Montgomery-Duban Headlands Park
Year Protected: 2003
Land Protected: 37 acres
Shoreline Protected: 1,350 feet
Public Benefits: Shoreline, forest, rocky balds, public access
A two-year effort to acquire the largest remaining undeveloped waterfront parcel on Fidalgo Island and fold it into an adjacent county park ended in success in May of 2003. Originally called “Sares Bluff,” a name created by the Preservation Trust staff for the fundraising effort, this 37-acre property with 1,350 of rugged shoreline was purchased by leveraging public and private funds, then integrated into Skagit County’s adjacent Sharpe Park, creating a 112-acre natural area and walking trail system. The property has since been re-named “Montgomery-Duban Headlands Park” in honor of a Fidalgo Island family that breathed new life into a challenged fundraising effort.
The Preservation Trust had long recognized the importance of protecting this vital link between the shoreline and inland parcels of Sharpe County Park. With spectaculars view that encompass the Olympic range, the straits, and Lopez, Allan, Burrows and other islands, along with the tremendous human pressures being placed upon Fidalgo Island’s forest systems, landscapes, and shoreline, Sares Bluff emerged as the most important conservation need and opportunity on the island.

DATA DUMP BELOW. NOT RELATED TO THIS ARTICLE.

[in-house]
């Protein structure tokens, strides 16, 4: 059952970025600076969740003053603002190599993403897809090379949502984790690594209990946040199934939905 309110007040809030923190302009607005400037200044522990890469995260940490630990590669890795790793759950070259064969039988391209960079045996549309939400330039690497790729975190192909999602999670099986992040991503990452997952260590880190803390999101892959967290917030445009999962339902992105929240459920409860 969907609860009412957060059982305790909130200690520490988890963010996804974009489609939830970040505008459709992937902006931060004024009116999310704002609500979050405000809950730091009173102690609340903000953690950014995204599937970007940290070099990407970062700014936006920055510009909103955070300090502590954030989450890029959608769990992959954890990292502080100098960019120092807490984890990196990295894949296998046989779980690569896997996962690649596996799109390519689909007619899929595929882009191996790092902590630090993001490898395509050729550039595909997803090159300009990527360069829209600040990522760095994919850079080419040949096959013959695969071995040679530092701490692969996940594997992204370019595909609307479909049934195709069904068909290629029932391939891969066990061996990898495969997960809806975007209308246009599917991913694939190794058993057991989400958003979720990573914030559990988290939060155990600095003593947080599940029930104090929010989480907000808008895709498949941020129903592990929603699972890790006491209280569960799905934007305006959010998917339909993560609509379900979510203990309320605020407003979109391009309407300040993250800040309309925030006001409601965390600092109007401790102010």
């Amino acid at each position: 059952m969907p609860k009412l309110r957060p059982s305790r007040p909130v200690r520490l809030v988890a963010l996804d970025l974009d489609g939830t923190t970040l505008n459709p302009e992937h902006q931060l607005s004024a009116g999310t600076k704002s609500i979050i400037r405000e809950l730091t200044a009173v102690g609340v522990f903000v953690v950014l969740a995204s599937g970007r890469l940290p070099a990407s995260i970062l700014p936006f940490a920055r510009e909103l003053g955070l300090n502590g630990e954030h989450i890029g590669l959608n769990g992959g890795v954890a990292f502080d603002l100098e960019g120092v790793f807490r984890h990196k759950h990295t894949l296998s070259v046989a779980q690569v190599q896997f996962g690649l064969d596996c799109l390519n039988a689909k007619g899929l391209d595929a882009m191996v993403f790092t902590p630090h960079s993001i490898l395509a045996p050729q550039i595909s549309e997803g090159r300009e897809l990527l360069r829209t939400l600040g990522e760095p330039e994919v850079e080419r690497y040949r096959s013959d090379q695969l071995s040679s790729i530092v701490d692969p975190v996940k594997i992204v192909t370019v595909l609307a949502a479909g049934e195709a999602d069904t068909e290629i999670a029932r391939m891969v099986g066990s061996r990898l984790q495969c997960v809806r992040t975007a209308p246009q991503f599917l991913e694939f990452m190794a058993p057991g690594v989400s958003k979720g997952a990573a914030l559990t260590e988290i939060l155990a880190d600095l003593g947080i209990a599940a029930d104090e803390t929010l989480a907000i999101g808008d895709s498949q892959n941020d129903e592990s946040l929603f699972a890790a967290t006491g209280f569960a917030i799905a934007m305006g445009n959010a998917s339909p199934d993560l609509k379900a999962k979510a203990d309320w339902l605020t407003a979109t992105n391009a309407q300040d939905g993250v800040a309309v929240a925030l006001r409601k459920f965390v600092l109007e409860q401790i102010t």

The fundraising effort was a testament to the power of persistence. Despite a very challenging economy, the Preservation Trust raised $493,000 from private sources and $50,000 from a federal wetlands conservation grant. These funds were then added to a $500,000 matching grant from the Washington Wildlife and Recreation Program and a $57,000 contribution from Skagit County. By leveraging the Preservation Trust’s private fundraising with the federal and state grants, this project was truly a cooperative public-private effort on a grand scale.
Bob Vaux, the Director of Skagit County Parks & Recreation at the time of the acquisition, was thrilled with this new addition to the county’s network of accessible open space. “We have protected one of the jewels of Fidalgo,” he said. “By leveraging our government grants with The Preservation Trust’s fundraising efforts, this project has been a model for effective public-private cooperation.”
Montgomery Duban Headlands Park is open to the public. Click here for visitor information.